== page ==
So Jesus didn't use the power at His command as they expected Him to. When they piped, He didn't dance (Matthew 11:16-19). He came to make possible the regeneration of the heart. He was on a mission from God.
In a scene from a popular movie some years ago, John Belushi was standing with Dan Akroyd as they portrayed small-time blues singers: their attire was dark suits and hats, with dark sunglasses on. Keeping a straight face, Belushi solemnly intoned, "We're on a mission from God" (apparently to sing the blues). Oh how small and mindless! He died in 1982 in Beverly Hills from an overdose of heroin and cocaine. Belushi hit it big in entertainment, and had a knack for manic comedy. But he fed a poisonous movie industry, which today is an effective distraction from preparation for eternal life. Really, it seems more like he was on a mission from hell. Jesus came on a mission from God. Jesus left His riches behind and came to this pit called earth to release us from bondage. In His kingdom there will be no heroin, no cocaine, no crack. There will be no death from drug overdoses—in fact, no death at all. None shall kill or destroy in all His holy mountain (Isaiah 11:9).
But just stop and think it through: if Jesus didn't overcome sin in the flesh by actually conquering it in its stronghold—in its lair—then He has provided us no example of overcoming. If Jesus didn't do battle with sin in our flesh, then He cannot be our legitimate Representative. If our Savior did not identify Himself with us, then how can we identify our salvation with Him?
Jesus brought with Him a kingdom not of this world. It is a kingdom of virtue, goodness, and peace. It is a restoration to humankind of his original centrifugal nature—a nature reaching out in goodness to others, not one looking for self-fulfillment inwardly.
When God was trying to convince Moses that He would indeed accompany him on his mission, one of the things that He had him do was place his hand in his bosom. When Moses drew it out, it was leprous. But when, as God commanded, he placed it back against his chest, it was restored to soundness again. Left to ourselves, we are dry ground—we are ruined and morally leprous; utterly lacking in built-in goodness. But when we receive Jesus, we are changed. That which normally seeks self is transformed, becoming that seeking toward God and others. God takes away our leprosy, but first He had to come into the dry ground—to be born in it. Only by launching His ministry for humankind in the polluted soil of the fallen nature could He conquer sin in its element—in sinful flesh itself. Only in this way could He bring life to those catastrophically wounded through the fall of Adam. Only thusly could He water us, and heal us, and prepare us to see His glory. Only thus could He do a work in us bringing us into readiness to meet Him when He comes (1 John 3:2).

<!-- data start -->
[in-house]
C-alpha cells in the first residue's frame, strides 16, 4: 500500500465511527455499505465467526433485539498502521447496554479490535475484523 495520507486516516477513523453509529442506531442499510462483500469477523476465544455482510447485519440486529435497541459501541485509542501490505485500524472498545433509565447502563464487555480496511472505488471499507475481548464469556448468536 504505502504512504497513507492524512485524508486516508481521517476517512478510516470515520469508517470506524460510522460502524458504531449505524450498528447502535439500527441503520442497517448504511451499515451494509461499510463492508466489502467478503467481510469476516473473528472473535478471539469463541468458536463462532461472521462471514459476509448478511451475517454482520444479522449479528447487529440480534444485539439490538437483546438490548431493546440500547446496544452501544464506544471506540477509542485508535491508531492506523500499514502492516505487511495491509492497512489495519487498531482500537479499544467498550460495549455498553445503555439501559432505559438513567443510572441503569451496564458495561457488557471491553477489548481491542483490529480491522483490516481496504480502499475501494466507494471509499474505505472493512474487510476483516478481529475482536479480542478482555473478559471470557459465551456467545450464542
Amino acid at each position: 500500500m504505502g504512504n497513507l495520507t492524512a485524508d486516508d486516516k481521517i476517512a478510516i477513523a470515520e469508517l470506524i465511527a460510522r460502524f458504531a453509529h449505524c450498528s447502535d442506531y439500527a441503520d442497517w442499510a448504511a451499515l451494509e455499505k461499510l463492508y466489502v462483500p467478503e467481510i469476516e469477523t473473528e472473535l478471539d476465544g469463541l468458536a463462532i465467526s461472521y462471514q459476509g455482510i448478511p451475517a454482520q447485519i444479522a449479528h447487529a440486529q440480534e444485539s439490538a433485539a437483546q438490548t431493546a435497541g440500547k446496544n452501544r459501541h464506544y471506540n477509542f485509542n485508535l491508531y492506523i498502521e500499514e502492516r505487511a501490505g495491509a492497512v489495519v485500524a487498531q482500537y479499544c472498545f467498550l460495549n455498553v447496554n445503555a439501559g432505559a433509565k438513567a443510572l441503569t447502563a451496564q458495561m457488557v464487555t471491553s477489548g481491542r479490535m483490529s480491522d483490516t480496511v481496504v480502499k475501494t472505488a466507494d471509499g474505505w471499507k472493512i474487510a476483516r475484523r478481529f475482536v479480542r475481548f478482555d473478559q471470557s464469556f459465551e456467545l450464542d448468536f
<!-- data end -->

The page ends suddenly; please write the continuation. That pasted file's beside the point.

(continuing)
And so there we are: Jesus grew up before God as a tender plant, and as a root out of dry ground. He had no form or beauty that would draw us to Him, nor any special exemptions from our nature or its liabilities—any or all of them. The moral kingdom that He still presents to us, is not one that we naturally cleave to or prefer, but that's because we are warped, not God's kingdom. It is because we are ruined and need restoring that He Himself likewise took part of the same nature (Hebrews 2:14), and lived in it victoriously, all the way to the bottom: triumphant over sin in fallen flesh.
That's our Jesus.
Brothers and sisters of Jesus, today some in the church are embarrassed by the idea that Jesus became as human as we are, so that we could become as obedient as He is. When we talk of the Bible's testimony that we can experience the overcoming of sin here, now, in this life, there is embarrassment. There is pain, among some, when we try to understand our precious Savior in a manner out of vogue with contemporary Christianity.
Well, that's too bad. It's a bit late in the hour to start becoming embarrassed by Jesus. You see, the offense of the cross has not ceased. The offense of the cross is not just that Jesus was crucified on that pagan wooden throne, but really, so much more, that daily He took up His cross over a period of thirty-three years, and His plea to us is that daily we take up our cross and overcome.
He has led the way. No, it may not be popular. No, it may not be appreciated in our era of rock-and-roll, easy-time Christianity. But it is what is right. And He will not deny to us His power to overcome. He has left us an example. And so we should follow Jesus, the Root. We should let Him shoot up out of our stoney hearts and sprout. And cause us bloom.
Who was He? He is God, the Creator of the human race and the Recreator of fallen people.
What was He? He is the essence—the very source of unselfishness—come in the flesh.
What difference does He make to me and to you? Because Jesus stepped fully into our nature, receiving the same hereditary liabilities that we do; and because He overcame in our nature, condemning sin in the flesh; He offers to us a life sacrificed in our place, an example of overcoming that should give us hope. The difference that Jesus makes is that He condemned sin in the flesh so that we may condemn sin in the flesh.
So friends, when we need forgiveness, when we need power, when we need hope, let us turn to He who knew what was in man, and has no need that anyone should tell Him. He's been there and done that. Let us overcome the evil that has been ours with the goodness that is His. Let the Root spring up out of your dry ground.
Presentation log: 19 Feb 2000 Moab UT; 13 May 2000 Price UT.